Miss Laski must be commended for her precision in her definition of ec­stasy. She derives it more or less empirically, though selectively, and thus makes clear to the reader what she means by the term and so to what state of mind her conclusions pertain. Her criteria, however, seem unneces­sarily narrowing. For one thing, she confines ecstasy to the pleasant and constructive and excludes the shatter­ing, the horrifying, the painful, or the belittling.

This means that it would be difficult to reconcile her rubrics with those of Rudolf Otto, for example, whose Idea of the Holy defines religious ecstasy in such a way as partly to overlap Miss Laski's and yet includes the awe-inspiring "mysteriuni tremendurn".

In this way we can understand Miss Laski's rejecting drug-influenced ex­periences as ecstasies. She documents her case in a chapter in which she ex­amines the descriptions of six persons who describe experiences with mesca­line and one with LSD. Two of these persons (one being Aldous Huxley) evaluate their experiences positively, two negatively, with the others some­what in between.

It is pointed out that the drug experiences differ from those of Miss Laski's cases in being of greater duration, having fewer "up-expressions", often revealing incon­gruity, involving more criticism, often creating panic, and sometimes making humanity seem ridiculous and con­temptible. One might well differ from Miss Laslci's depreciation of such outcomes, particularly when she makes the point that while ecstasy frequently has the effect of intensifying one's appreciation of what one has regarded as superior, under the psychedelics beauty and meaning are often seen in the commonplace.

One may remark simply that the latter is a matter of opinion. Much of Wordsworth's poetry would refute her, to give just one example. Also, when she objects to the fact that the psychedelics may stimulate the hellish and the frighten­ing, it could be pointed out that sub­jects who have experienced such re­actions often report afterwards that results prove to be deeply meaningful and helpful. Also one is a little puzzled at Miss Laski's identifying alcohol as the "chosen drug" of the West that, she says, leads to activity, while other drugs are more Eastern and lead to passivity (p. 259).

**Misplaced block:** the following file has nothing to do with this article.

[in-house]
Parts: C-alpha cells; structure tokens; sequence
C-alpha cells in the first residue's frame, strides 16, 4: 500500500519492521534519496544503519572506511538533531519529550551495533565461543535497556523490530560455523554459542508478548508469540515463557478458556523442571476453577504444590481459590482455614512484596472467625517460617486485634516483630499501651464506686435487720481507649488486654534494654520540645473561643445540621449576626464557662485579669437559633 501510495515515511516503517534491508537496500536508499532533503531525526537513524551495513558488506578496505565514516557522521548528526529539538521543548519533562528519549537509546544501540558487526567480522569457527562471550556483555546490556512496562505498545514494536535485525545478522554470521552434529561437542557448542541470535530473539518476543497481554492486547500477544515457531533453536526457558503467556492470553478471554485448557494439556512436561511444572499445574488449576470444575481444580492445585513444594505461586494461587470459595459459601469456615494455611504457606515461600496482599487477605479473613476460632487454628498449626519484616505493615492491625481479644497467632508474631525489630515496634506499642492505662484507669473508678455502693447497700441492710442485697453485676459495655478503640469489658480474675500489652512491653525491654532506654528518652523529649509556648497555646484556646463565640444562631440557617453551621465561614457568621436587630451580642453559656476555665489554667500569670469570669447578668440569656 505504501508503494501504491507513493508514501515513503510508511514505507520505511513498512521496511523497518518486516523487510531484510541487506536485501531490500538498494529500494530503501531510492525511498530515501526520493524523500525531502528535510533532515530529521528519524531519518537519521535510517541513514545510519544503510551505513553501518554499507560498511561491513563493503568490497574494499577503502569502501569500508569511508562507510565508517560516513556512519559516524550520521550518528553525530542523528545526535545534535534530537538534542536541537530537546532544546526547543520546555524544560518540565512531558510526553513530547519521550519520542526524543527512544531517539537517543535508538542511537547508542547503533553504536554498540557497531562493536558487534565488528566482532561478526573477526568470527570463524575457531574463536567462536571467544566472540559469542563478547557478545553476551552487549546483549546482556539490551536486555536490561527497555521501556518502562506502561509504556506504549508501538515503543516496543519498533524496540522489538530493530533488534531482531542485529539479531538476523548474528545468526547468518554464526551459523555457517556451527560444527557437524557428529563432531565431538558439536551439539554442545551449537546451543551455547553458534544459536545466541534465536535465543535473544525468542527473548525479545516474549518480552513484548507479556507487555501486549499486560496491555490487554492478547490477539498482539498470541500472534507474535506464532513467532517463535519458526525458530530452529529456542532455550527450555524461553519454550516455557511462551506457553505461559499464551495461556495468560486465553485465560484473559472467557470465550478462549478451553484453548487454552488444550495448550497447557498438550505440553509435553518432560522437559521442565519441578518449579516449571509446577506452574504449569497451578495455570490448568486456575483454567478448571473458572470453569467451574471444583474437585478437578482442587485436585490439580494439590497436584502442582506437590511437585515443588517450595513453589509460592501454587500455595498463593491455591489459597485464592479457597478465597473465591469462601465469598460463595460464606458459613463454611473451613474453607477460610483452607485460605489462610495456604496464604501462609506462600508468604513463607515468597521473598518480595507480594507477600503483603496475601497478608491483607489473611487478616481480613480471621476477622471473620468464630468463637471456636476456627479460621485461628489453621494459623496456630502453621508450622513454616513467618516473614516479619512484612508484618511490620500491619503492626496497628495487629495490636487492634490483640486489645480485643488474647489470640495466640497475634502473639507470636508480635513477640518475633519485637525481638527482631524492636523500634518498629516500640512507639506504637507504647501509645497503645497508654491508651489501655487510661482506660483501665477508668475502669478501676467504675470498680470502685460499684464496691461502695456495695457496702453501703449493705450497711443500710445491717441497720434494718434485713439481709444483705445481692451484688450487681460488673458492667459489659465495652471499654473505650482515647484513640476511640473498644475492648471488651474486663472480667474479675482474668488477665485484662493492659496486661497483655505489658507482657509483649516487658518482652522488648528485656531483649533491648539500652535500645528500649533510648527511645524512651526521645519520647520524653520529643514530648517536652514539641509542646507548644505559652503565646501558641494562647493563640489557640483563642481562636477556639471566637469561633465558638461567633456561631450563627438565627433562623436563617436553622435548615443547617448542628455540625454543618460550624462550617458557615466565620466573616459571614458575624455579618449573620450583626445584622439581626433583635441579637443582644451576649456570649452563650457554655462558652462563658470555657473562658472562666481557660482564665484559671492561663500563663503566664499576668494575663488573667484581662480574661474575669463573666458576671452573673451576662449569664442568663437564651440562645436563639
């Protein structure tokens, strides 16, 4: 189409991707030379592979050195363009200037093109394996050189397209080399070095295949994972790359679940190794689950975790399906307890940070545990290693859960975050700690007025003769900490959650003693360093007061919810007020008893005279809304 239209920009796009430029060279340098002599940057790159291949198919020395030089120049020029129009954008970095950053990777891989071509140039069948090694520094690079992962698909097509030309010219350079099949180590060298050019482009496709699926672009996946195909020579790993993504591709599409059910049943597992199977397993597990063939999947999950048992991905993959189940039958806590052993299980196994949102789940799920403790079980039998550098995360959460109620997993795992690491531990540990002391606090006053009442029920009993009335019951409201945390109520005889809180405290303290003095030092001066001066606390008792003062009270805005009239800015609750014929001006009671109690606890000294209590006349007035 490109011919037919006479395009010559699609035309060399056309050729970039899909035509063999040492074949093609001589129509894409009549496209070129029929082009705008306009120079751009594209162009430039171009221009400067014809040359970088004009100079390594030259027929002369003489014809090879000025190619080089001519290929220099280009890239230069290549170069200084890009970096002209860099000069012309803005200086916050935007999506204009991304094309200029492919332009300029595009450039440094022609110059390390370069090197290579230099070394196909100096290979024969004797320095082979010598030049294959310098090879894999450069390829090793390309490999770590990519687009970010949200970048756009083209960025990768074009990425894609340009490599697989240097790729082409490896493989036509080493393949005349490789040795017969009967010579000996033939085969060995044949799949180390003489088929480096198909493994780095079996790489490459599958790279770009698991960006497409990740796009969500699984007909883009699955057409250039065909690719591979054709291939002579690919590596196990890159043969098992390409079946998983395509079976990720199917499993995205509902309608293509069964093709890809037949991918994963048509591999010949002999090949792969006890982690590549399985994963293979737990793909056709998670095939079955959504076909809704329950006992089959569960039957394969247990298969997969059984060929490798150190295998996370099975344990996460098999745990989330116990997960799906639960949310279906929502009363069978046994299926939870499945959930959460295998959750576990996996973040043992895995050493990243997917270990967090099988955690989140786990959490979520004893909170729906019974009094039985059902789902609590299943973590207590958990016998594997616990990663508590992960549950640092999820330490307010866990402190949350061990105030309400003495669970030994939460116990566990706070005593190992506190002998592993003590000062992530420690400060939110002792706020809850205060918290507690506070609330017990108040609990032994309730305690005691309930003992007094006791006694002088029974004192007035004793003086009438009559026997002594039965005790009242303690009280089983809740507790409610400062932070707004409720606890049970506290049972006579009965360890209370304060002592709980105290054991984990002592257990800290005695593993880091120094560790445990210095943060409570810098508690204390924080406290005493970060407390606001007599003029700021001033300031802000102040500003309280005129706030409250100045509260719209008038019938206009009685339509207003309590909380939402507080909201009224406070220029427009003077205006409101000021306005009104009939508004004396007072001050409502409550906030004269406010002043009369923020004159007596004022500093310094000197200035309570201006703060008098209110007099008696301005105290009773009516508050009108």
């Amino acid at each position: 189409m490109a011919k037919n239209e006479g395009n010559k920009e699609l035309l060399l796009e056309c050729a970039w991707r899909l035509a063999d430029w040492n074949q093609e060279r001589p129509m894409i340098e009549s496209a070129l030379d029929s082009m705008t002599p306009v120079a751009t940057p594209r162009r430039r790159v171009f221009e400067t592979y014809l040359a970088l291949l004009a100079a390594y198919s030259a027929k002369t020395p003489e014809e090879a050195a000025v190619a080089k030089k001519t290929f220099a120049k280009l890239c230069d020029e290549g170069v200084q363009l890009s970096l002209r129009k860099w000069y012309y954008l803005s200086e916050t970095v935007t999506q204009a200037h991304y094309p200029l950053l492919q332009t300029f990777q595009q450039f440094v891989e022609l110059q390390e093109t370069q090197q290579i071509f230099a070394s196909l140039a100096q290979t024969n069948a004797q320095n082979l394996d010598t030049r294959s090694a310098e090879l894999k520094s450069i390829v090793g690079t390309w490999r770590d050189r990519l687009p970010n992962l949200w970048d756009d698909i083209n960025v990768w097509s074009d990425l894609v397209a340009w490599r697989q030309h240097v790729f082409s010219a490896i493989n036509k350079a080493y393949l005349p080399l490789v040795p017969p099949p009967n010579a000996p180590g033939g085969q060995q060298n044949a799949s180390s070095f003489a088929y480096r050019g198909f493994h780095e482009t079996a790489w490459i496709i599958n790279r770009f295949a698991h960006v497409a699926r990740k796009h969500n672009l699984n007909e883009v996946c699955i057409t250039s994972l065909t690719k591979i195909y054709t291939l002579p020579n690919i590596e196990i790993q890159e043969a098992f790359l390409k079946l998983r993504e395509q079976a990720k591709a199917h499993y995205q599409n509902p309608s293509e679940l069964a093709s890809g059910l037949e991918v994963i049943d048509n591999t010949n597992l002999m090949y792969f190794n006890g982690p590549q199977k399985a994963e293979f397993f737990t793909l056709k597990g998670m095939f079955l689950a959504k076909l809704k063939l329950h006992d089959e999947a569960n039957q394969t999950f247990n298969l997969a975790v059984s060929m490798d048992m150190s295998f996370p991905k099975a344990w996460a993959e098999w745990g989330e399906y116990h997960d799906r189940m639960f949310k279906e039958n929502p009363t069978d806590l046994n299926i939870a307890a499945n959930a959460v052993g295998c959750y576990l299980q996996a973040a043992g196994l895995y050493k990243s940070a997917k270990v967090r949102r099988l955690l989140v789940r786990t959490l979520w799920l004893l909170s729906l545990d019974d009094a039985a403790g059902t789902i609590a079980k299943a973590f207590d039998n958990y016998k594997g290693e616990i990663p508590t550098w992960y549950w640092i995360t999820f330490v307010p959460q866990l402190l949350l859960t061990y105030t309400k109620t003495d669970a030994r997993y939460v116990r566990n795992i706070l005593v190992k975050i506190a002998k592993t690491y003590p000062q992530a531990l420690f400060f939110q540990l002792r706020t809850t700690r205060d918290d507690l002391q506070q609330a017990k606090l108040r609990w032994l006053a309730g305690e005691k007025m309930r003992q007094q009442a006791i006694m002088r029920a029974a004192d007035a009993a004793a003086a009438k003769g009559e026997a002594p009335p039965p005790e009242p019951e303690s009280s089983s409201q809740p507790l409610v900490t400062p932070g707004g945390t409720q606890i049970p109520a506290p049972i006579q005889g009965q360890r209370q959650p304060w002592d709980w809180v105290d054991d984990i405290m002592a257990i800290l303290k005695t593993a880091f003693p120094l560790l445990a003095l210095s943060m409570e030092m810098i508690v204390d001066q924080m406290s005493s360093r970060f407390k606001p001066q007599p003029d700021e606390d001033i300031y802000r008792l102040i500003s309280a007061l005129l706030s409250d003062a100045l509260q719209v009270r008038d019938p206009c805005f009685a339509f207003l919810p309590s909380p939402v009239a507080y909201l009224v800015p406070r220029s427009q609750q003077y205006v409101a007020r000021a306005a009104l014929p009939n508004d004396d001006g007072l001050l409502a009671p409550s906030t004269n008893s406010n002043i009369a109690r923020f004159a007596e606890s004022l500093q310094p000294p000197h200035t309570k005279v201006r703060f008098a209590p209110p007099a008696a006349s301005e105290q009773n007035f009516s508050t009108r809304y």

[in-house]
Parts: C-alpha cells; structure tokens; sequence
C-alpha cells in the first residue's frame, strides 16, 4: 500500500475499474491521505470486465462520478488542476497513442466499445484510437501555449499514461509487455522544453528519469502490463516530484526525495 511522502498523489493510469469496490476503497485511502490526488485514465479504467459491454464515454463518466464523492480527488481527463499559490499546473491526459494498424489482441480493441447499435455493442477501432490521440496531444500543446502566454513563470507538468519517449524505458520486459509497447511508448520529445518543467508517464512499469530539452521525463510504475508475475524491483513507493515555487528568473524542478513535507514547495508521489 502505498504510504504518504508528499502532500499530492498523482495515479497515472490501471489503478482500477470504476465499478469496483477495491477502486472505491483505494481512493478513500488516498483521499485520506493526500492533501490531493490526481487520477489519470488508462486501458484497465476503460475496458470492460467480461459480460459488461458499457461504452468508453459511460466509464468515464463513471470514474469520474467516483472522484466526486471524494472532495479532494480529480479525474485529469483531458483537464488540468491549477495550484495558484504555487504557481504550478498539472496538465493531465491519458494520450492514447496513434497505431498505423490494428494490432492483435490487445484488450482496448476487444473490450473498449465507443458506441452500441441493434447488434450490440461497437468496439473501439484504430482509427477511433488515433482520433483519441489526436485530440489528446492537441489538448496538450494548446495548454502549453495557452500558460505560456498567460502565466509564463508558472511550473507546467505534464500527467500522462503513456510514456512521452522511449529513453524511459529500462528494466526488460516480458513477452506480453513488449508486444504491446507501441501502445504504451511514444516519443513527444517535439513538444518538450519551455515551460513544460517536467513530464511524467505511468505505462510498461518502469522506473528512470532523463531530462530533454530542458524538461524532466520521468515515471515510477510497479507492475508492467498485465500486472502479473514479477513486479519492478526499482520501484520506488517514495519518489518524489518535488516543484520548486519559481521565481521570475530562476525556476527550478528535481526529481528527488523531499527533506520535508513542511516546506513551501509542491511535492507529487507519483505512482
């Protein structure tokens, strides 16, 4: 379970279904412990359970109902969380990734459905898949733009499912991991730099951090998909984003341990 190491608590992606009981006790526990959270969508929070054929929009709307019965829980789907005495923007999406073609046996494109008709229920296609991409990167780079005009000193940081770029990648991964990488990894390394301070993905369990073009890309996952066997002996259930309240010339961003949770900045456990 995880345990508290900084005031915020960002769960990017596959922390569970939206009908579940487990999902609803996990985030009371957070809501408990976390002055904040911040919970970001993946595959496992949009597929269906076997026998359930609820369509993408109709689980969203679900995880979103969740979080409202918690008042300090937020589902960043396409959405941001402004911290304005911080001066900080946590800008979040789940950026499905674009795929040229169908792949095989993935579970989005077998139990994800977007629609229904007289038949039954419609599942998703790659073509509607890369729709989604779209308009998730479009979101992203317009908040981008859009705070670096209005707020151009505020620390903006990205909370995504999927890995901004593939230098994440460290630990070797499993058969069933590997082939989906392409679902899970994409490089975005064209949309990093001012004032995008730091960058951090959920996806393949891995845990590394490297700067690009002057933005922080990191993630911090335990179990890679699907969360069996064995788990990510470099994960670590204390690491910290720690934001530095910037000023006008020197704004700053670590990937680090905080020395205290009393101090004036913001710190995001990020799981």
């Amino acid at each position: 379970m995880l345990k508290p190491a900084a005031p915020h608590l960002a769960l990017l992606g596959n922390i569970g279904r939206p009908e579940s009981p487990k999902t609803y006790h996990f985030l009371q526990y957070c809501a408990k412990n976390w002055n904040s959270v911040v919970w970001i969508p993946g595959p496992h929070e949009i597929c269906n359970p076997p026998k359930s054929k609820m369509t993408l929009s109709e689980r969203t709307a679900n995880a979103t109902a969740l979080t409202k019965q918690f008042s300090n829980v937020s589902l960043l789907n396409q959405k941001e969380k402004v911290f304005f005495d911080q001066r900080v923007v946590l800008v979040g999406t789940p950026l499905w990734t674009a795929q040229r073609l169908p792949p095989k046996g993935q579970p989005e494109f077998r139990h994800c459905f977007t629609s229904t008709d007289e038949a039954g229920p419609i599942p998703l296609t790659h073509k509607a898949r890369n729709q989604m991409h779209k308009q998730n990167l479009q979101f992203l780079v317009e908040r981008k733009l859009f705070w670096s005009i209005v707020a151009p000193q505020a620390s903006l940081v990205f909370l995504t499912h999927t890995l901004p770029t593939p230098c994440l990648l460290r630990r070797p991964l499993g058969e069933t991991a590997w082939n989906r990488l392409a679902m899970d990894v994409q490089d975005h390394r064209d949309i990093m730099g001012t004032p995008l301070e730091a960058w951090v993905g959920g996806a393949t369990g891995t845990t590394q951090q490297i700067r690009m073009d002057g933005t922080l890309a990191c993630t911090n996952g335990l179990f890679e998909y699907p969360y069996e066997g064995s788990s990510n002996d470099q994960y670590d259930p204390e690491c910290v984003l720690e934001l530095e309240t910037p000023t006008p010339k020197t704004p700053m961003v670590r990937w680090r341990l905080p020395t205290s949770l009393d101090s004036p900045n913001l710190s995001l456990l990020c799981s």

Most of those who have had the psychedelics would be in­clined to reverse these roles, at least so far as the psychedelics and alcohol go. One has a feeling that the author is just a bit prejudiced in these chap­ters. Miss Laski's criticism would be considerably more persuasive if she, like Professor Zaehner, had given the psychedelics a trial herself.

We must not, however, let our criticism get out of focus and con­demn the whole book because a few chapters seem unsound. There are very few people, no matter how scholarly, who appear to be able to view the psychedelics dispassionately, whether in favor or against. Doubtless at least some of the objections to them may be a reaction to those who seem to be proposing them as a good in them­selves rather than simply as instru­ments. They are valuable insofar as they tell us something of the mind and, depending on how they are handled, may or may not be useful in the "pro­duction" of better religion, better art, and better psychotherapy.

Miss Laski seems to have been more of a partici­pant in her own kind of ecstasy, and it is in this area where she has made herself into something of an expert. Consequently it is in the rest of the book rather than when she talks about drugs that she is more illuminating.